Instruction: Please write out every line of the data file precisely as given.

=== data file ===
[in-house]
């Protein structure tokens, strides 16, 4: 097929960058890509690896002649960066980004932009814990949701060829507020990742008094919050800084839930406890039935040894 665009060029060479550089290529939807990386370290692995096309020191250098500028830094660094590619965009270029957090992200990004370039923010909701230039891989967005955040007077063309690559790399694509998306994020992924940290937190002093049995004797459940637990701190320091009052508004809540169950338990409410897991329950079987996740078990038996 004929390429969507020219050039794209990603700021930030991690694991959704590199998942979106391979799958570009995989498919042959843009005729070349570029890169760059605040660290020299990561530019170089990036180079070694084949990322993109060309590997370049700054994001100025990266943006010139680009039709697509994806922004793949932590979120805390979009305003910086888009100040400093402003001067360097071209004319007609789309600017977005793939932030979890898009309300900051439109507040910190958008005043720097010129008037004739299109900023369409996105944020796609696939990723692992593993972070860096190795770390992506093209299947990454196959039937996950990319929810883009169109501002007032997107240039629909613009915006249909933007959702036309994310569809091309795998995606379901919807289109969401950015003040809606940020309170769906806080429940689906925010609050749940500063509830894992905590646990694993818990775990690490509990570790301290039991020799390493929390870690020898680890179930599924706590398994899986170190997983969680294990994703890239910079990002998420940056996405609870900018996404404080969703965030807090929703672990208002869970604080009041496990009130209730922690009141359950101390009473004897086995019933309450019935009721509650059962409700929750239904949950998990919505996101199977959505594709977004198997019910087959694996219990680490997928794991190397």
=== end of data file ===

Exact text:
[in-house]
């Protein structure tokens, strides 16, 4: 097929960058890509690896002649960066980004932009814990949701060829507020990742008094919050800084839930406890039935040894 665009060029060479550089290529939807990386370290692995096309020191250098500028830094660094590619965009270029957090992200990004370039923010909701230039891989967005955040007077063309690559790399694509998306994020992924940290937190002093049995004797459940637990701190320091009052508004809540169950338990409410897991329950079987996740078990038996 004929390429969507020219050039794209990603700021930030991690694991959704590199998942979106391979799958570009995989498919042959843009005729070349570029890169760059605040660290020299990561530019170089990036180079070694084949990322993109060309590997370049700054994001100025990266943006010139680009039709697509994806922004793949932590979120805390979009305003910086888009100040400093402003001067360097071209004319007609789309600017977005793939932030979890898009309300900051439109507040910190958008005043720097010129008037004739299109900023369409996105944020796609696939990723692992593993972070860096190795770390992506093209299947990454196959039937996950990319929810883009169109501002007032997107240039629909613009915006249909933007959702036309994310569809091309795998995606379901919807289109969401950015003040809606940020309170769906806080429940689906925010609050749940500063509830894992905590646990694993818990775990690490509990570790301290039991020799390493929390870690020898680890179930599924706590398994899986170190997983969680294990994703890239910079990002998420940056996405609870900018996404404080969703965030807090929703672990208002869970604080009041496990009130209730922690009141359950101390009473004897086995019933309450019935009721509650059962409700929750239904949950998990919505996101199977959505594709977004198997019910087959694996219990680490997928794991190397």